The house had been bought by Lord Powis about 1686. It was built for him by Captain William Winde, a scholar of Webbe’s, the pupil and executor of Inigo Jones. William Herbert, first Marquis of Powis, was outlawed and fled to St. Germain’s to James II., who made him Duke of Powis. Government had thought of buying the house when it was inhabited by the Lord Keeper, Sir Nathan Wright, and to have settled it officially on the Great Seal. It was once the residence of Sir John Somers, the Lord Chancellor.
In 1739 Lady Henrietta Herbert, widow of Lord William[Pg 411] Herbert, second son of the Marquis of Powis, and daughter of James, first Earl of Waldegrave, was married to Mr. John Beard, who seems to have been a fine singer and a most charitable, estimable man. Lady Henrietta’s grandmother was the daughter of James II. by the sister of the great Duke of Marlborough. Dr. Burner speaks of Beard’s great knowledge of music and of his intelligence as an actor. In an epitaph on him, still extant, the writer says—
“Whence had that voice such magic to control?
’Twas but the echo of a well-tuned soul;
Through life his morals and his music ran
In symphony, and spoke the virtuous man.
... Go, gentle harmonist! our hopes approve,
To meet and hear thy sacred songs above;
When taught by thee, the stage of life well trod,
We rise to raptures round the throne of God.”
Beard, excellent both in oratorios and serious and comic operas, became part proprietor of Covent Garden Theatre, and died in 1791.
The Duke of Newcastle’s crowded levées were his pleasure and his triumph. He generally made people of business wait two or three hours in the ante-chamber while he trifled with insignificant favourites in his closet. When at last he entered the levée room, he accosted, hugged, embraced, and promised everything to everybody with an assumed cordiality and a degrading familiarity.
“Long” Sir Thomas Robertson was a great intruder on the duke’s time; if told that he was out, he would come in to look at the clock or play with the monkey, in hopes of the great man relenting. The servants, at last tired out with Sir Thomas, concocted a formula of repulses, and the next time he came the porter, without waiting for his question, began—“Sir, his grace is gone out, the fire has gone out, the clock stands, and the monkey is dead.”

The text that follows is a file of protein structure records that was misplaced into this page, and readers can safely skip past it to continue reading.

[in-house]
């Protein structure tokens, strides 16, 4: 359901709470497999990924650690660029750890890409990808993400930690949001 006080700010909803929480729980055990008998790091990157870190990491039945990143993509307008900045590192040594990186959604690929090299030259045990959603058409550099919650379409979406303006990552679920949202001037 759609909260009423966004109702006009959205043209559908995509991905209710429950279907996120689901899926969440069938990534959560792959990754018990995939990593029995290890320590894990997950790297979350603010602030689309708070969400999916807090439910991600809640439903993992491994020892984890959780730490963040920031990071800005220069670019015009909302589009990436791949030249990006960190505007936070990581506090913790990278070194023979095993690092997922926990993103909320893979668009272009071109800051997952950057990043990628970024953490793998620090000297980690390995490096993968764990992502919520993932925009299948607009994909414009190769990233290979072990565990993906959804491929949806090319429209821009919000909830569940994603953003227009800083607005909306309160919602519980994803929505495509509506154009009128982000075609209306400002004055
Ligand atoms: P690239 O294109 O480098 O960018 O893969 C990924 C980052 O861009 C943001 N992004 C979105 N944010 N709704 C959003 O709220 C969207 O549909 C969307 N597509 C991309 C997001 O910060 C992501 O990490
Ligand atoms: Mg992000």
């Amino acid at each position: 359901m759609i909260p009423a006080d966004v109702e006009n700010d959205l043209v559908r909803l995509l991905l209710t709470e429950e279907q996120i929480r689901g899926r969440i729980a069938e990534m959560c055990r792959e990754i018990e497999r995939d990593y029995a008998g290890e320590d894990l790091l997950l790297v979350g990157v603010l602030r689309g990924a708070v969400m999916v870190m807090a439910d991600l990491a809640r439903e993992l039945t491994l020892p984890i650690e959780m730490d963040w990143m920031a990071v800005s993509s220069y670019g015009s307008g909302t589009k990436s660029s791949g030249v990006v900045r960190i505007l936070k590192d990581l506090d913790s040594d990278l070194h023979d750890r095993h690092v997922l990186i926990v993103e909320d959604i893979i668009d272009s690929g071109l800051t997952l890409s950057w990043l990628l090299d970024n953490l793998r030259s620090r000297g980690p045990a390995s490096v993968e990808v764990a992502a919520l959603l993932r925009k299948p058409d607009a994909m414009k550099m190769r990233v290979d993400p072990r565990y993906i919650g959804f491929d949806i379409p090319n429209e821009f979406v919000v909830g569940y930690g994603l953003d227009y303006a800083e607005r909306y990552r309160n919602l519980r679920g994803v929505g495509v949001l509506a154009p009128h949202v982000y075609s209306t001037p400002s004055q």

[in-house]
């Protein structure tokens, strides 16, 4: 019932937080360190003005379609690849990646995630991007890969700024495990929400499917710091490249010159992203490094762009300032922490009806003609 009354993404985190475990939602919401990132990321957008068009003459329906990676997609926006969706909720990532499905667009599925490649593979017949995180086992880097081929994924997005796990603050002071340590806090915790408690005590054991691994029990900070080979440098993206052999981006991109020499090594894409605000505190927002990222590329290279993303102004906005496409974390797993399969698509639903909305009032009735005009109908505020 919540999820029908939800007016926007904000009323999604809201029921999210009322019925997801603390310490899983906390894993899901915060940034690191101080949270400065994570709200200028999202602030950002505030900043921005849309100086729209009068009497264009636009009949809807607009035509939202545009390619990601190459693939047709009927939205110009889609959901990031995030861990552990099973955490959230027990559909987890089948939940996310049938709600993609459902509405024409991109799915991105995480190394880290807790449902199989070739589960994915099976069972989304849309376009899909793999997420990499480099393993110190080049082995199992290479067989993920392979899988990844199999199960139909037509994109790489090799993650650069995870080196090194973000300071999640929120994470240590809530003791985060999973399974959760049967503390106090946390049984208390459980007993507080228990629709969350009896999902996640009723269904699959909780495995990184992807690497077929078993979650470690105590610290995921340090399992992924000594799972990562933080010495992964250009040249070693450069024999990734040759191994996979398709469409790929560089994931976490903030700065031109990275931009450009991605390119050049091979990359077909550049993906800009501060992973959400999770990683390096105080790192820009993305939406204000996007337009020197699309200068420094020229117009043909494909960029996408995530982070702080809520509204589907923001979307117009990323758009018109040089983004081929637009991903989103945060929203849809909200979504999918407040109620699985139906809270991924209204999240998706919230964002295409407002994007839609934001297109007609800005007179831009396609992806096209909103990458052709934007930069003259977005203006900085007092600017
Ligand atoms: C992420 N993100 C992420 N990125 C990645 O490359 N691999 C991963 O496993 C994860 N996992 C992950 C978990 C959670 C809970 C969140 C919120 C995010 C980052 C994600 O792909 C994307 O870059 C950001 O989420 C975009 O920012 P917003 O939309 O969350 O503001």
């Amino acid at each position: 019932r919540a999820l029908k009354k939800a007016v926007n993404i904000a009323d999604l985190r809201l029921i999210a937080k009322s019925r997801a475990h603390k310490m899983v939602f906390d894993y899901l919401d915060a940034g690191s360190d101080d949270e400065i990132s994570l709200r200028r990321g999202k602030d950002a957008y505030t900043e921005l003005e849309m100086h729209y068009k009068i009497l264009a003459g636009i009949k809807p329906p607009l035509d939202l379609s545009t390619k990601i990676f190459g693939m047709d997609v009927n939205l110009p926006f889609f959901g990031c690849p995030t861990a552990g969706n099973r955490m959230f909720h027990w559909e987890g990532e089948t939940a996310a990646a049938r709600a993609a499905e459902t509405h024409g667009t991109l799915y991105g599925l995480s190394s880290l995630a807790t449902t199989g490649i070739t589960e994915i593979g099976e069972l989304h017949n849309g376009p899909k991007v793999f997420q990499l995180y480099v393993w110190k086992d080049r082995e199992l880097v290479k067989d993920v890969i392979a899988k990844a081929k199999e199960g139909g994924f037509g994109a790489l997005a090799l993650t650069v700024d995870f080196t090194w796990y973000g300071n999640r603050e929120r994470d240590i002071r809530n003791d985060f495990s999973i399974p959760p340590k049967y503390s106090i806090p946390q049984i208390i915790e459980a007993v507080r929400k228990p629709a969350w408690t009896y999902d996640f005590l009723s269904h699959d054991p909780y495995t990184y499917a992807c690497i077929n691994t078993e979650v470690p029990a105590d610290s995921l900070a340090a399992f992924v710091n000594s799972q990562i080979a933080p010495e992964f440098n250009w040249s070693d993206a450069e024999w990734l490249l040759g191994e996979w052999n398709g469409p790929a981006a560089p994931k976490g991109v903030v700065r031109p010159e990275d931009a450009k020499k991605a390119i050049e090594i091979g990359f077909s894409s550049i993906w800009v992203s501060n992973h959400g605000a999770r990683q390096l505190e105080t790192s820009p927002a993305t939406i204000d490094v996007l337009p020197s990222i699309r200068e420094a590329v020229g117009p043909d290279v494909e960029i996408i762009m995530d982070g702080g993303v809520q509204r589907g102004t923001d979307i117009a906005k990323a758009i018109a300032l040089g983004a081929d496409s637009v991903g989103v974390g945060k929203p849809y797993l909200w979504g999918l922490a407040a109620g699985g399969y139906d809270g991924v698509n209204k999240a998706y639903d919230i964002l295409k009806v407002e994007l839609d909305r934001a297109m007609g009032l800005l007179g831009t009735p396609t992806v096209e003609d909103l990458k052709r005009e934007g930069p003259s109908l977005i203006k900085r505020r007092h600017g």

[Pg 412]Sir Timothy Waldo, on his way from the duke’s dinner-table to his own carriage, once gave the cook, who was waiting in the hall, a crown. The rogue returned it, saying he did not take silver. “Oh, don’t you, indeed?” said Sir Timothy, coolly replacing it in his pocket; “then I don’t give gold.” Jonas Hanway, the great opponent of tea-drinking, published eight letters to the duke on this subject, and the custom began from that time to decline. But Hogarth had already condemned the exaction.
The duke was very profuse in his promises, and a good story is told of the result of his insincerity. At a Cornish election, the duke had obtained the turning vote for his candidate by his usual assurances. The elector, wishing to secure something definite, had asked for a supervisorship of excise for his son-in-law on the present holder’s death. “The moment he dies,” said the premier, “set out post-haste for London; drive directly to my house in the Fields: night or day, sleeping or waking, dead or alive, thunder at the door; the porter will show you upstairs directly; and the place is yours.” A few months after the old supervisor died, and up to London rushed the Cornish elector.
Now that very night the duke had been expecting news of the death of the King of Spain, and had left orders before he went to bed to have the courier sent up directly he arrived. The Cornish man, mistaken for this important messenger, was instantly, to his great delight, shown up to the duke’s bedroom. “Is he dead?—is he dead?” cried the duke. “Yes, my lord, yes,” answered the aspirant, promptly. “When did he die?” “The day before yesterday, at half-past one o’clock, after three weeks in his bed, and taking a power of doctor’s stuff; and I hope your grace will be as good as your word, and let my son-in-law succeed him.” “Succeed him!” shouted the duke; “is the man drunk or mad? Where are your despatches?” he exclaimed, tearing back the bed-curtains; and there, to his vexation, stood the blundering elector, hat in hand, his stupid red face beaming with smiles as he kept bowing like a joss.[Pg 413] The duke sank back in a violent fit of laughter, which, like the electric fluid, was in a moment communicated to his attendants. It is not stated whether the Cornish man obtained his petition.